Korea. This country is all up in my business. I talk about Korea to anyone I meet: Isn’t it crazy here? The Koreans are horrible drivers. Have you noticed they don’t have street names? Whats with the food? No I don’t like kimchi, actually. Then there are the phone calls home: What’s the time there? You’re a full day ahead? What do you DO all day? No, I don’t eat a bunch of kimchi.
And, to be completely honest, I am the worst culprit: We should go to (insert destination here)! Look at these crazy Korean shows! How do you say that in Korean? The list goes on.
Now, I don’t want to come across as snobby or ungrateful, I am totally excited to be living in a foreign country and get to experience all these new things, but I think this is all just part of the process. I feel so far from normal here and I’m starting to wonder if there will ever come a time where Korea, and this apartment, actually feels like home. I feel boxed in, like I am just waiting to get back to real life so I can get back to it. Whatever “it” is.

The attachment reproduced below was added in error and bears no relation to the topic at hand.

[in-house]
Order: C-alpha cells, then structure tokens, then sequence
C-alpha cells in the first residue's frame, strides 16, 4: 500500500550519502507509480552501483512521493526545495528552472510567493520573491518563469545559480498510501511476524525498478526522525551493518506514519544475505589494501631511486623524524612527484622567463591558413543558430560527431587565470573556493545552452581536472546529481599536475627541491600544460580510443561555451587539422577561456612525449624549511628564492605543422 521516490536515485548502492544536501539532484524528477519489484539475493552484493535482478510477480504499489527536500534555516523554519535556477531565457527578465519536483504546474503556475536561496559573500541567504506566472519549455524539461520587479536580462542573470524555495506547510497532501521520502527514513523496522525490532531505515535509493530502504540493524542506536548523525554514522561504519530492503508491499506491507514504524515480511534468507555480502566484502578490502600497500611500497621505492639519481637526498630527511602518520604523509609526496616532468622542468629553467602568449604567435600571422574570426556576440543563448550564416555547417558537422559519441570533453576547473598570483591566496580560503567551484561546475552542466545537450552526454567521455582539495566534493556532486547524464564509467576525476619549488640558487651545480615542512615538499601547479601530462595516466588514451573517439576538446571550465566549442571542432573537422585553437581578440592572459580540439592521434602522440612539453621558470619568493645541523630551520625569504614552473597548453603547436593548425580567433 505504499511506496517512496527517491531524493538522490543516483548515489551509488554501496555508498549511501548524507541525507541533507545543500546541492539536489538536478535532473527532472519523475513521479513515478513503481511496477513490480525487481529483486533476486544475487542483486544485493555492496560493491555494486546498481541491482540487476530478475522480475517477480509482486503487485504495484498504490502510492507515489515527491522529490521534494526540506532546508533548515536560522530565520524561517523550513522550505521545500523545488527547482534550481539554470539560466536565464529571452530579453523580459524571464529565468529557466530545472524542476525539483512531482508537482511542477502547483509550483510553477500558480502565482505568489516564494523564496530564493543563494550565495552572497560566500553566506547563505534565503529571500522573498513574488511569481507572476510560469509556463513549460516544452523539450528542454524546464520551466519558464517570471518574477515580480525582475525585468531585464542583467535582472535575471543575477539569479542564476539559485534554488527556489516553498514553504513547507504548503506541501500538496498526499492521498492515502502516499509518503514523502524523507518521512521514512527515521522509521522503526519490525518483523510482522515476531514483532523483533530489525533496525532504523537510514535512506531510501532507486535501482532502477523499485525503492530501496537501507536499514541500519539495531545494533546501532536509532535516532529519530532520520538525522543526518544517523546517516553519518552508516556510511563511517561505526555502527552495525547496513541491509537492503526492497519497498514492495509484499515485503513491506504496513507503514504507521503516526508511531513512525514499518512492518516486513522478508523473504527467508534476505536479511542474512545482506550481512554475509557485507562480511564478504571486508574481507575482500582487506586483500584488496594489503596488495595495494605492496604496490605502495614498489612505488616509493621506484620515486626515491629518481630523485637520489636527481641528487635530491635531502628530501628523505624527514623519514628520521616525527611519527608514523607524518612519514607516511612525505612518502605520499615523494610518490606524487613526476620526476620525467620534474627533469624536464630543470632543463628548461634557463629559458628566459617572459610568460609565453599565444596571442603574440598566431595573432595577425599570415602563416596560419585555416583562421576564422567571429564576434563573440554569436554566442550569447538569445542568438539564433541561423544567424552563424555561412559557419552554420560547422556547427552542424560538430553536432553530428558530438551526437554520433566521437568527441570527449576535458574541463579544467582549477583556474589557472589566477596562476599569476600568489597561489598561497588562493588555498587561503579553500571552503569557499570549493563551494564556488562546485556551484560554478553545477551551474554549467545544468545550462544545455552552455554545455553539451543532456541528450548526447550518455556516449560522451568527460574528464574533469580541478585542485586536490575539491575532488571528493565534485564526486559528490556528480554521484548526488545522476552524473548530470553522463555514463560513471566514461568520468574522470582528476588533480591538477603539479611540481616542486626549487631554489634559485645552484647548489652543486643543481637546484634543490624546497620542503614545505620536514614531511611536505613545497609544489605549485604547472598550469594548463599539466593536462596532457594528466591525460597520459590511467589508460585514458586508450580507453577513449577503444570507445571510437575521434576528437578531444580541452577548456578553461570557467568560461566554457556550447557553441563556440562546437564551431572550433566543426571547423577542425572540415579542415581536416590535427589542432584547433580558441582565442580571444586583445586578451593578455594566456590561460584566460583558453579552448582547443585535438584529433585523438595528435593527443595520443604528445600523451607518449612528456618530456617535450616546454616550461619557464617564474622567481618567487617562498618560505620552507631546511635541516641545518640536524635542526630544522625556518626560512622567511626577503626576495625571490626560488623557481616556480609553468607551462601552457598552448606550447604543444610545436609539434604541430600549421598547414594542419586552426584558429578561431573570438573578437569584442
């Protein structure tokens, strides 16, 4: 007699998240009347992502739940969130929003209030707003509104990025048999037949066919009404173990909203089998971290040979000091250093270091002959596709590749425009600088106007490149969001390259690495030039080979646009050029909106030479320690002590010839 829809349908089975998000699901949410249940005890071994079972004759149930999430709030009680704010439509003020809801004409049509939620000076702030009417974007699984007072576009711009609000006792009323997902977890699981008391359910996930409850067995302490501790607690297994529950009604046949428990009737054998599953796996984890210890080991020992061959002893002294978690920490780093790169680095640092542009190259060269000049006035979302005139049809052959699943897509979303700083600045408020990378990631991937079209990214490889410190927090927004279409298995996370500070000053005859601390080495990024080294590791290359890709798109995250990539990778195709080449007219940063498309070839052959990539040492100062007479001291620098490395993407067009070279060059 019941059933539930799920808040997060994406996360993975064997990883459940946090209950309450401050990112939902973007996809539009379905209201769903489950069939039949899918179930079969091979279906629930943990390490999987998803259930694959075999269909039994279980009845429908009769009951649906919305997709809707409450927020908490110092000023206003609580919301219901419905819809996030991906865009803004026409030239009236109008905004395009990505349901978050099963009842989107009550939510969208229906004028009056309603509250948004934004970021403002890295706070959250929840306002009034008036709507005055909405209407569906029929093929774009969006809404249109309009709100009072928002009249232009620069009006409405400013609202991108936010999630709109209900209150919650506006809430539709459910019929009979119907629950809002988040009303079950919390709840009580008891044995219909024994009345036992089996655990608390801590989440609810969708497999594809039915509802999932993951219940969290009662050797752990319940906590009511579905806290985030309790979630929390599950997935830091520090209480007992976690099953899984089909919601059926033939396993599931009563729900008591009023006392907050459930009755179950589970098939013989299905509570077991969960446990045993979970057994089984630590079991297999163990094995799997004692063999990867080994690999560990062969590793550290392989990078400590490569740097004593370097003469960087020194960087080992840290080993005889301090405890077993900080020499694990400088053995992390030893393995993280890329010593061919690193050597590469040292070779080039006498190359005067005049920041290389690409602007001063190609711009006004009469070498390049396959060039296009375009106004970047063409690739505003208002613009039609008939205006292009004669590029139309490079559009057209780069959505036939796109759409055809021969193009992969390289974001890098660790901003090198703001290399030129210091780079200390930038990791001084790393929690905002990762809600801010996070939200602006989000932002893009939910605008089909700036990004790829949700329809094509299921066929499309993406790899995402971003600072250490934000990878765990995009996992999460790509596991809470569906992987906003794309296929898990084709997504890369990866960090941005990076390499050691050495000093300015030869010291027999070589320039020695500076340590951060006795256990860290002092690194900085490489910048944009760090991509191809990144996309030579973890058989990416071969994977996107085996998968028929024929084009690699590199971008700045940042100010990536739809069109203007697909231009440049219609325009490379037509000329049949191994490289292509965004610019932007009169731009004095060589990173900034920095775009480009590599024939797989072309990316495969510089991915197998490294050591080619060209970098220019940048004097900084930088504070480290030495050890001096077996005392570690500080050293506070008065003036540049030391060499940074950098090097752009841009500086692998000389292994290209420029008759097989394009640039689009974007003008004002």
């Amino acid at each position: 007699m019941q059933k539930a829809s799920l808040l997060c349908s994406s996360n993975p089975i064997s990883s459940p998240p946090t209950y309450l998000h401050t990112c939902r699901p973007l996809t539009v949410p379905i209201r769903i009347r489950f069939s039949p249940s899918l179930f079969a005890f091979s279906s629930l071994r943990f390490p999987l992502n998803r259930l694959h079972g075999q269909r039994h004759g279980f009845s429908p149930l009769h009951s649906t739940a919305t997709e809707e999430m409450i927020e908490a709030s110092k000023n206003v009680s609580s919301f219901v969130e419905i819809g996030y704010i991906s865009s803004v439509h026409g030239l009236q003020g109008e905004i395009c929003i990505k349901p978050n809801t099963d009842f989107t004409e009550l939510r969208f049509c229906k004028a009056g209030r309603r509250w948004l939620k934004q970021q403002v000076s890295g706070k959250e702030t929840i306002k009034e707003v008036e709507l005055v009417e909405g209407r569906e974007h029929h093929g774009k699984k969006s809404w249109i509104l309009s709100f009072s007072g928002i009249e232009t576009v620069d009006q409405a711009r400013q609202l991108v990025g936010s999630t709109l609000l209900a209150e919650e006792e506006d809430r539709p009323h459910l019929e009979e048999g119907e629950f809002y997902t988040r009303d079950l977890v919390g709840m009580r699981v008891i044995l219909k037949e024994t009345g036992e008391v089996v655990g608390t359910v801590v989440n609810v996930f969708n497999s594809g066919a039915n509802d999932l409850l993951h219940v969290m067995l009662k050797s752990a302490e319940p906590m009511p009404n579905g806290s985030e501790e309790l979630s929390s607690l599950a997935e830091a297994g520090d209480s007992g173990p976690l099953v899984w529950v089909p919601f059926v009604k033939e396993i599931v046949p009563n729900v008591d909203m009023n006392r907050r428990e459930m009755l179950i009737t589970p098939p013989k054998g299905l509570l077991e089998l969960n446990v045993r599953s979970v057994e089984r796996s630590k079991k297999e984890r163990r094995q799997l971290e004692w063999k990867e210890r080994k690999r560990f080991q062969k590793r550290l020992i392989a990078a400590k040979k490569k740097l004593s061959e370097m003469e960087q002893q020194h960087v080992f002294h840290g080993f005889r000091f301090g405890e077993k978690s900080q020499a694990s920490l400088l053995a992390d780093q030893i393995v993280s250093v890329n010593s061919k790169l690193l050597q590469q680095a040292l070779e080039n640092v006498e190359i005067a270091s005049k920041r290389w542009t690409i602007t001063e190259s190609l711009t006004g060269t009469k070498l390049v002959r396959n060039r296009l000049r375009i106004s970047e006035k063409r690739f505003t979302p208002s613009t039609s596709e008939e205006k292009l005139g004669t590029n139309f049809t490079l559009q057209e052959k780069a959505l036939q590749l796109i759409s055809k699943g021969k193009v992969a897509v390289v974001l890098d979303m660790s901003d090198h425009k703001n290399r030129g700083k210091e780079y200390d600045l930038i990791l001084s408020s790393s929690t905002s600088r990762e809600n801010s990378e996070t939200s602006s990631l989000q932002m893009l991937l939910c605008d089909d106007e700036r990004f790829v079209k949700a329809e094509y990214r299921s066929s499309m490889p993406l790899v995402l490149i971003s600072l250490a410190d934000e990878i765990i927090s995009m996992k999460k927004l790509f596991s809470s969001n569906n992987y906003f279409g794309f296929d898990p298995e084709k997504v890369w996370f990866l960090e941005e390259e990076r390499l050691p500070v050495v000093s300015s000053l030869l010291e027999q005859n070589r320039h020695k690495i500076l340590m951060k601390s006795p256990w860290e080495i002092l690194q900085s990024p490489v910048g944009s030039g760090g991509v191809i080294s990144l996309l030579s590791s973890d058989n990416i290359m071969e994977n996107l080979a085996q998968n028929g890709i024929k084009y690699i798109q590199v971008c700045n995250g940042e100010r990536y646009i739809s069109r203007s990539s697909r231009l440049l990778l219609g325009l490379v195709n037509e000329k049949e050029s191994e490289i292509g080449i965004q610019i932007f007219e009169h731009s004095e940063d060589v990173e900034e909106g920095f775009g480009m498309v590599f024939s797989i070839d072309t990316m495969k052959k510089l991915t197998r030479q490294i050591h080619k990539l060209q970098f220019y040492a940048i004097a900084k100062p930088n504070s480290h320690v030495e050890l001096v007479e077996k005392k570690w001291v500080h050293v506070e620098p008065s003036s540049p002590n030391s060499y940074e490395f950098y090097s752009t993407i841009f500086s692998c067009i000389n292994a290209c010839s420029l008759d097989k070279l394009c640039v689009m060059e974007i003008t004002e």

I relate to being on vacation. Vacation is great, everyone loves it, but after 3 weeks on a tropical island you’re ready to get back to your life and get back in your groove. So how do I get back in my groove while living in a foreign country?
What’s worse is I am mourning the loss of silly things like Target, a normal grocery store, a craft store, Babies R Us. I feel like I might as well be living on a deserted island because most things I want or need I have to buy online. Not that Korea doesn’t have things like home goods stores or groceries but it just puts me so far out of my comfort zone. Not only does a trip to the Korean version of Target require driving a good 20 minutes away, but it means driving in Korea (a scary task), and staring blankly at a box with only Hangul on it so you have to just hope that box is ice cream and not frozen anchovies.
The upside to Korea is there in very little fast food, the people are so nice, EVERYONE loves babies, and the shopping for things like purses and clothes is awesome. I guess I just need to venture out a little bit more and make it work! If anything, this PCS has taught me that when it comes to Army life you really do have to be adaptable (and fearless).